Simple Trick to Make You Skinnier

By David Blyweiss, M.D., Advanced Natural Wellness

November 08, 2013

  • The skinny on fiber
  • Simple trick to make you skinnier and healthier
  • Quality, quantity and diversity make all the difference

Do you think you’re getting enough fiber if you eat your whole grain cereal each morning? What if you drink a glass of Metamucil every day? Is that enough?

Well, it’s probably not… or at least, not enough of the right kind of fiber.

A lot of it has to do with the way we eat here in the U.S.

Our diets are typically low in fiber and high in things like animal protein, sugar and fat.

So we counteract that by listening to mainstream media and purchasing cereals, breads and other processed foods that claim to be high in fiber.

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And that keeps us “regular.” But fiber can do a whole lot more for you.

You see, there are two types of dietary fiber. And both are important to good health.

The one everyone is racing to get enough of is “insoluble” fiber. This type of fiber acts as a bulking agent. It tends to move things along so waste passes more quickly from the intestines. It keeps you “regular”.

The other type is called “soluble” fiber. Soluble fiber helps vital nutrient absorption by slowing digestion. It stays in your stomach longer and makes you feel full. It helps control your weight and keep your stomach bacterium in check.

Keeping proper stomach bacteria can assist in weight loss. And that’s good right?

So, let’s look at soluble fiber and see how just a few simple changes can give you a longer, healthier and maybe even skinnier life.

Certain types of fiber go through a fermentation process in your gut. And this can help the “good” bacteria in your digestive system to flourish. But when you don’t get enough healthy fiber, it can throw the entire process out of whack, leading to a whole host of health problems.

If you don’t have enough bacterial richness in your gut it increases your risk of heart disease, inflammation, stroke, type 2 diabetes and colon cancer.

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It’s unfortunate, but about a good percentage of us don’t have a rich and diverse assortment of “good” gut bacteria.

Danish researchers have also found people with fewer good bacteria are more prone to obesity. Worse, they’re likely to continue packing on the pounds as the years go by.

This is particularly disturbing because obesity is a key factor in all of the diseases I just mentioned.

But there is some good news here.

When obese people changed their diets to one that was low in fat and calories, but high in protein and the right kind of fiber (from vegetables and fruits) they were able to increase balance of “good” bacteria in their guts.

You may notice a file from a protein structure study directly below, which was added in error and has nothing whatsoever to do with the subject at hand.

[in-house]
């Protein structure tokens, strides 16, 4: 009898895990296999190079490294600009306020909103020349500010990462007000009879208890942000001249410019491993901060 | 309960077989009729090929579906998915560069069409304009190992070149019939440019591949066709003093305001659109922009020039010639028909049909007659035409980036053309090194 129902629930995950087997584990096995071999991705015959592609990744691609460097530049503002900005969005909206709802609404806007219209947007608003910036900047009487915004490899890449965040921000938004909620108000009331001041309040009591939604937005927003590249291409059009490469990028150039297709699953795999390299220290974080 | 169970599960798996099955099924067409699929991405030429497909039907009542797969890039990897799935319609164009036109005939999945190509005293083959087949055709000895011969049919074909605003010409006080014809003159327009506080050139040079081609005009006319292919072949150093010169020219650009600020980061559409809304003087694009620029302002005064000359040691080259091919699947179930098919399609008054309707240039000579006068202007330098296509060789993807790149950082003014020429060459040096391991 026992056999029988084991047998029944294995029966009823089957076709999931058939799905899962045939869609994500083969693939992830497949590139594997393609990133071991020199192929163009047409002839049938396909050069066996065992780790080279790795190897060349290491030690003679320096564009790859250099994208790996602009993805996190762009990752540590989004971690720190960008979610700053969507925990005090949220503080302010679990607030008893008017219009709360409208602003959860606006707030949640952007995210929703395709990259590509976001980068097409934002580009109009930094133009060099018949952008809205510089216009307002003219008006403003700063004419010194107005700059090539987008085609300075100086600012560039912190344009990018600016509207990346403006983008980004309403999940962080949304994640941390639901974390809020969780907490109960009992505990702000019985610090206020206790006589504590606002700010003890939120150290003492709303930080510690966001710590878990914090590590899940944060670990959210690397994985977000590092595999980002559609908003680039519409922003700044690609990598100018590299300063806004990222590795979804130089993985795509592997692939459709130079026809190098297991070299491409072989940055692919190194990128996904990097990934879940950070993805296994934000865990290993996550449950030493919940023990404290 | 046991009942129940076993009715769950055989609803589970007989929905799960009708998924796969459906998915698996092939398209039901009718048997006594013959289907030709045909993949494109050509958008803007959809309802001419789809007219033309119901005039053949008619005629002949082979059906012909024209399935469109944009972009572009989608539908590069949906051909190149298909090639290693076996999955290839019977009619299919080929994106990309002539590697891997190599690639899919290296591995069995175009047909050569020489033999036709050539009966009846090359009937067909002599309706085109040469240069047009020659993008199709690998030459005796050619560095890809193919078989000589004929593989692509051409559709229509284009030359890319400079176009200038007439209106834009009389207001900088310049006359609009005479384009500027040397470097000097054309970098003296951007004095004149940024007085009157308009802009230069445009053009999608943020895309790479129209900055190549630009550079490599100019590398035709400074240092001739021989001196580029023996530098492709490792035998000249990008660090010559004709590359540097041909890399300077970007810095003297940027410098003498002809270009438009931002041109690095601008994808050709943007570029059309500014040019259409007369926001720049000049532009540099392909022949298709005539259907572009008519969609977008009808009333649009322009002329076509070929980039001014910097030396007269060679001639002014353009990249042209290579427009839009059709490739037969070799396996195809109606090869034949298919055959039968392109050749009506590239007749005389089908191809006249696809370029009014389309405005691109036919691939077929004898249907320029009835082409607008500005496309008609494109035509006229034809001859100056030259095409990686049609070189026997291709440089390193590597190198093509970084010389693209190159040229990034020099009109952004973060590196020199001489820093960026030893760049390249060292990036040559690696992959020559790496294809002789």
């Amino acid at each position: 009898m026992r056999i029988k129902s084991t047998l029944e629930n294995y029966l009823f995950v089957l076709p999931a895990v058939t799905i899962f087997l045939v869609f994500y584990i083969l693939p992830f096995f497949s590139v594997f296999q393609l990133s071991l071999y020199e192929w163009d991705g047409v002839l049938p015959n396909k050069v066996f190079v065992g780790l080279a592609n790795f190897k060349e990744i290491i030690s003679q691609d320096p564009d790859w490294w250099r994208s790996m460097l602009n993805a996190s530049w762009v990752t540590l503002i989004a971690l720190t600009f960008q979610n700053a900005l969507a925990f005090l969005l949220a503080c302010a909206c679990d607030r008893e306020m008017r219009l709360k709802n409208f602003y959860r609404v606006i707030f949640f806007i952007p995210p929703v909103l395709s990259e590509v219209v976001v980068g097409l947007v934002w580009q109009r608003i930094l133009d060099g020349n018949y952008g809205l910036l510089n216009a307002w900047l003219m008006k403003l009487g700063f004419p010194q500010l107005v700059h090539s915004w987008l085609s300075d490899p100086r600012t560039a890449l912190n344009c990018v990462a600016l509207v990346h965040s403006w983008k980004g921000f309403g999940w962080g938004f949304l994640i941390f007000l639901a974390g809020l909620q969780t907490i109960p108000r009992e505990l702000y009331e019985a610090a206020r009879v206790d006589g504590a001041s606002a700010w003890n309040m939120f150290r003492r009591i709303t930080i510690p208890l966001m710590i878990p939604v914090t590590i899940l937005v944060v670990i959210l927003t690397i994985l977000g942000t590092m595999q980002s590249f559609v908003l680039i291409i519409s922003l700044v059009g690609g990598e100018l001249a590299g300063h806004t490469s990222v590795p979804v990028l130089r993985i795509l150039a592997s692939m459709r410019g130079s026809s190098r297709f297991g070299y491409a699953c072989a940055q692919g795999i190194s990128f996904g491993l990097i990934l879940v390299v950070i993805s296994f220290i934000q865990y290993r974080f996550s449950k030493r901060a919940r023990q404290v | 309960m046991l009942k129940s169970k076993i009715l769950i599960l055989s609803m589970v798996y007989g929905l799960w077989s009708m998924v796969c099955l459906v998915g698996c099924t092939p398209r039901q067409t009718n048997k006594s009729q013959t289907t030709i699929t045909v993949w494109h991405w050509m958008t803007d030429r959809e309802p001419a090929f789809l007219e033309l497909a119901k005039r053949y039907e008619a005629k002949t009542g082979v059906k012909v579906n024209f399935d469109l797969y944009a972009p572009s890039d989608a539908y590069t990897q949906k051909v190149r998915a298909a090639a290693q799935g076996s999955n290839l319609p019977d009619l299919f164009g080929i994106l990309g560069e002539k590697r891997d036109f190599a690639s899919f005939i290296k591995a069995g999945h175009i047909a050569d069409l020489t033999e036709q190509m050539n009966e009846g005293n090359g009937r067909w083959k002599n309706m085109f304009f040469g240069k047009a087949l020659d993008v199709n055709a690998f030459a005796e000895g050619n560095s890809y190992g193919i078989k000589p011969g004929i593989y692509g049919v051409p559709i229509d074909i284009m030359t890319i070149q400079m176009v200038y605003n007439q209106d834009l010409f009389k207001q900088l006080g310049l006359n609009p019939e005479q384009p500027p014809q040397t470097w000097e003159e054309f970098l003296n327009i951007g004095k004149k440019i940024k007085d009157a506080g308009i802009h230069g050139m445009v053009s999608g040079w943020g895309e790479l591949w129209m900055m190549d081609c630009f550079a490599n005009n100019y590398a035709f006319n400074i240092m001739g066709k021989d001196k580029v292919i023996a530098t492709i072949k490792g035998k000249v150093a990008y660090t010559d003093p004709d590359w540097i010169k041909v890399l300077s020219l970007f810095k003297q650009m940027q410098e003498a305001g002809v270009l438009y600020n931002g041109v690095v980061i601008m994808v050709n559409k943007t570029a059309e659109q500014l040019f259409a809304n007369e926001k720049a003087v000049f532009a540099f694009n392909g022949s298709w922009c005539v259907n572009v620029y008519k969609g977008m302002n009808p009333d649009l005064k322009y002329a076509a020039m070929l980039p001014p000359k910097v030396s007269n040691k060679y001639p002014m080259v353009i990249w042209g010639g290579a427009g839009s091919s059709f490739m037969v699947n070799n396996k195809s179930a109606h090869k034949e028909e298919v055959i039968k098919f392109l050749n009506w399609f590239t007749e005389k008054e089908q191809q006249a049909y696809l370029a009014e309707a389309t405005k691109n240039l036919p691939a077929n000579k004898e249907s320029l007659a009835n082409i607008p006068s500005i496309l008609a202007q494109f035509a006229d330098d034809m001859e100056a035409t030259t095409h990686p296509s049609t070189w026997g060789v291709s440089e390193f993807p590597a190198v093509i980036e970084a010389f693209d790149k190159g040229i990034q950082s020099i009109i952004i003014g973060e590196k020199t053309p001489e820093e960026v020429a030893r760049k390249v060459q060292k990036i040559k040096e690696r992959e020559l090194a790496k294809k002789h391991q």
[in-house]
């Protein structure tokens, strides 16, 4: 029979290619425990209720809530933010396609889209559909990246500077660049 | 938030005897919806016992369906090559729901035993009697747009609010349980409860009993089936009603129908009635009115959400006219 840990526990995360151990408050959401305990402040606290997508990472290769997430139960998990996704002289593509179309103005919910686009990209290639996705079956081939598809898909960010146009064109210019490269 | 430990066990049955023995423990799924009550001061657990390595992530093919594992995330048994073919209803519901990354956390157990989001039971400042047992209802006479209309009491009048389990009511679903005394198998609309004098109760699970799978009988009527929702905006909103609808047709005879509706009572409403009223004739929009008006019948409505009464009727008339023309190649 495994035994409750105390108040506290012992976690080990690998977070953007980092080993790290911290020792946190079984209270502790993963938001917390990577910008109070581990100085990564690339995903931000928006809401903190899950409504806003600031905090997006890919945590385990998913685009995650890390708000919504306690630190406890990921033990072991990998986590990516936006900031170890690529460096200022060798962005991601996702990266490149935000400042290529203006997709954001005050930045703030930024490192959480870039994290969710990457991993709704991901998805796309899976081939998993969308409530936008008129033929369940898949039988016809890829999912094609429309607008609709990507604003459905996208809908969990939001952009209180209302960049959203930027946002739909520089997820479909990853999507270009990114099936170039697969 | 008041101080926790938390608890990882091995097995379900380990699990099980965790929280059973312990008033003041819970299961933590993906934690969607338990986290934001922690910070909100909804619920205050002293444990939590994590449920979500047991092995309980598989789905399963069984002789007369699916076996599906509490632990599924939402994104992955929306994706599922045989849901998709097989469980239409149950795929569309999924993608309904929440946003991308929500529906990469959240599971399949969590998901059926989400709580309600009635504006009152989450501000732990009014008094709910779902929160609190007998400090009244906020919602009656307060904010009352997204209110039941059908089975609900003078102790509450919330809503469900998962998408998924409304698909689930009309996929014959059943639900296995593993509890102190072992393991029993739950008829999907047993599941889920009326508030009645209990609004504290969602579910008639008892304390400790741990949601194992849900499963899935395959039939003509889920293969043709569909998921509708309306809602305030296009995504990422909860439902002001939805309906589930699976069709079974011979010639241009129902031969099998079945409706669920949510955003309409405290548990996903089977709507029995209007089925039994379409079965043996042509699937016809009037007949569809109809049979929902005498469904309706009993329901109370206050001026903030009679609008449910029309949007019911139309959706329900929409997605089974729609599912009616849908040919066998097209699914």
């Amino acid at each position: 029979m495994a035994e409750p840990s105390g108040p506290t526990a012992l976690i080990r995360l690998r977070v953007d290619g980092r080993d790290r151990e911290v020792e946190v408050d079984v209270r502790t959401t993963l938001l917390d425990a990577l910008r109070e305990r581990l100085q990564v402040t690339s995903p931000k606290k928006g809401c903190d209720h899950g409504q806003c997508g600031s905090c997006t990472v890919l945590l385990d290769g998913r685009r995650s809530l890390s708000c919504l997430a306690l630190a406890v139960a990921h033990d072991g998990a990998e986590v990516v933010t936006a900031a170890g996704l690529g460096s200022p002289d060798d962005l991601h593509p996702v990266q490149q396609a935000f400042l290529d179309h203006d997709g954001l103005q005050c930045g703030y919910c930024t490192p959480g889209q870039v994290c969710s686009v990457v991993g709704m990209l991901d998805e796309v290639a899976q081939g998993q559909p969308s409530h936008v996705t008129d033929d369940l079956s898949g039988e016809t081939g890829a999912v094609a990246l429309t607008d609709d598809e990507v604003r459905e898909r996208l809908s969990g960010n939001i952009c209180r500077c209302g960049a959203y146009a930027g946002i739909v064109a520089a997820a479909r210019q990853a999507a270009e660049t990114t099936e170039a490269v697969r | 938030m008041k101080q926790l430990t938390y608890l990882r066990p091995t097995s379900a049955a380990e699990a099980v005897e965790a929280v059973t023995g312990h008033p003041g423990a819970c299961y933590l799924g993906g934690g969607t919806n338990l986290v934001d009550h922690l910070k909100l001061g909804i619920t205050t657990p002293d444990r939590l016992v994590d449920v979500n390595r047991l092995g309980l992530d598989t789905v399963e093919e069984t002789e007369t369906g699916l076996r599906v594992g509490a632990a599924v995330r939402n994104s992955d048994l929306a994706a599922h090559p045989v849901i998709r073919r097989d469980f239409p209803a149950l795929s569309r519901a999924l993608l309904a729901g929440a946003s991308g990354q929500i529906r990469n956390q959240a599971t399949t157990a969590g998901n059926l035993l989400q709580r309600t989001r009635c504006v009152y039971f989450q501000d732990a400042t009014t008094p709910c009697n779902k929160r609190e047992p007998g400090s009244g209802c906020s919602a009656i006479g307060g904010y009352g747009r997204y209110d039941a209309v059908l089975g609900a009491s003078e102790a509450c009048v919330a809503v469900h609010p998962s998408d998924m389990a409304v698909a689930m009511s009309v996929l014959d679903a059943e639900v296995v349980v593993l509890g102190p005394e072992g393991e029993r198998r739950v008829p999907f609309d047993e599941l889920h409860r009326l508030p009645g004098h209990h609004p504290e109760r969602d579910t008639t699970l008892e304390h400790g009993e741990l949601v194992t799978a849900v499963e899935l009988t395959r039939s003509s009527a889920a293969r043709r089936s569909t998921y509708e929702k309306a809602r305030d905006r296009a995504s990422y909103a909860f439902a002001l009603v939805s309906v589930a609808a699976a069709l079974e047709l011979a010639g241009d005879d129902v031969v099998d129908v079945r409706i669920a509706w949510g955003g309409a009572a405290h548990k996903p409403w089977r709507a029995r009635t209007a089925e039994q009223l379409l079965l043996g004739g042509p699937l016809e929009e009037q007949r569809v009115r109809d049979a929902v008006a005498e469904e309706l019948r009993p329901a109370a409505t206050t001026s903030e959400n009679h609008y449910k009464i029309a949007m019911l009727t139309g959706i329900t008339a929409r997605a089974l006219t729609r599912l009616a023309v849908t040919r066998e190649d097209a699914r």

And guess what happened next?

In just 6 weeks, they were able to decrease fat mass and increase their metabolism. They also had improvements in insulin sensitivity and inflammation.

This is an amazing turn around that could play a very large role in your efforts to lose weight – even prevent weight gain to start with. Not to mention all of the other healthy implications.

And it doesn’t take much time at all. Let me show you just how easy it is…

The type of fiber you eat is very important. You need quality, quantity and variety, so you want to focus mix things up.

Choose a variety of fruits, vegetables, legumes, nuts and seeds.

  • Eat apples and walnuts together as a snack.
  • Try a good lentil soup on a cool day.
  • Sautee some asparagus in olive oil and throw in some pine nuts and garlic or toss some pistachios in with your Brussels spouts.
  • Throw some almonds in with fruits or vegetables for a crunchy “fiber-filled” side dish.

This “variety” can provide you with a wide variety of soluble and insoluble fibers… making sure you get enough of the fermentable fibers that feed your “good” gut bacteria.

And that “good” bacterium just might help you get skinny.

To give you a quick run down…

  • Soluble fibers are the ones that keep you feeling fuller, longer. These include oat products, beans, peas, lentils and other legumes. Beta-glucans, gums, mucilages, some pectins, and some hemicelluloses are soluble fibers.
  • Insoluble fibers add bulk to the stool to help waste pass more quickly from the intestines. Cellulose, lignin, some pectins, and some hemicelluloses are insoluble fibers.
  • Fruits, vegetables, oats and barley are all rich in fermentable fibers. These are the ones that feed your gut bacteria, so you want to make sure to get plenty of them in your diet. Pectins, beta-glucans, guar gum, inulin, and oligofructose are readily fermented.
  • Most cereal fibers – like wheat bran – are resistant to fermentation and are best to avoid.

To get the biggest benefit, I recommend getting at least 30 grams of fiber every day from varied sources.

Le Chatelier, E. et al. Richness of human gut microbiome correlates with metabolic markers. Nature 500, 541–546 (2013).

Cotillard A, et al. Dietary intervention impact on gut microbial gene richness. Nature. 2013 Aug 29;500(7464):585-8

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